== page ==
- Open a bank account. Money doesn’t grow on trees here in Israel, only citrus and sarcasm.
- Get our Israeli cell phones. Or pelephones—fun Hebrish word of the day.
- Go look at a few apartments, so I can feel like less of a homeless drifter.
- Buy dog food.
We’re told to put DH’s teudat zeut number (Israeli social security number) into this an ATM type machine and in return it gives us a number. When our number pops up on the screen, someone at a window will help us. DH and I patiently wait for 2 to flash across the screen and when it does, we excitedly jump from our seats. We then realize the screen doesn’t say which of the 20 windows to go to and every window is already full. We ask a woman behind the counter and she sends us to Mr. Cohen, the director of the bank. We wait for Mr. Cohen for 15 minutes and Mr. Cohen tells us to go to Hanna in the 3rd window. Hanna asks us to sit at her desk while she finishes up the last bit of paperwork from her previous customer. When Hanna comes back after another 15 minutes, she kicks us out of her office and tells us to go see Ayala.
Ayala takes our passports, marriage certificate and DH’s aliyah documents to make copies. She tells us it will only take about half an hour to finish the paperwork and get our bank account open. Half an hour later, Ayala comes back with the copies and asks for DH’s teudat zeut. DH writes down his number and hands it to her. No, no, no!! Ayala needs his actual teudat zeut card. Which we, of course, don’t have. Ayala informs us she cannot help us without a teudat zeut card. DH, of course, doesn't want to be a typical American frier (pushover) and tries to talk his way out of it. No luck this time.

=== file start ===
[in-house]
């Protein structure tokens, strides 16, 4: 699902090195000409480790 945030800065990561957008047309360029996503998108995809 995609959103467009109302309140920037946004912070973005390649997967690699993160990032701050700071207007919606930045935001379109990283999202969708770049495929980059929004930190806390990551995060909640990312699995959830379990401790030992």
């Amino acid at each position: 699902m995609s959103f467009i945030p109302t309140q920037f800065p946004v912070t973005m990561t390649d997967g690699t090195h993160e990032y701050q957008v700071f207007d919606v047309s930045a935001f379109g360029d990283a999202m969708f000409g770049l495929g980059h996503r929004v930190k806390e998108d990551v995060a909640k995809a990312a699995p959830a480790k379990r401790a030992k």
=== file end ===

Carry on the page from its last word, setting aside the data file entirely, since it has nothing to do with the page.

We head to DH’s Aunt and Uncle S's house for café and oogah (coffee and cake). It is quite something to watch DH relive his childhood. He says everything in Israel smells the exact same as he remembered, a mixture of onions and spices and lemons. But everything is much smaller than he remembered. Probably because he is much bigger than he was 15 years ago. The cliff in the front yard is really only a few steps high. The giant stone wall in the kitchen is only a few feet across.
We didn’t achieve much on the official to-do list, but I got so much more out of spending hours with DH’s family.
I can’t explain the culture shock, the moments of absolute fear and joy I feel during small moments like these. The weird and wonderful feeling when I once again remember that this is now home. It will take time to get used to, but in the end...yi’yeh beseder.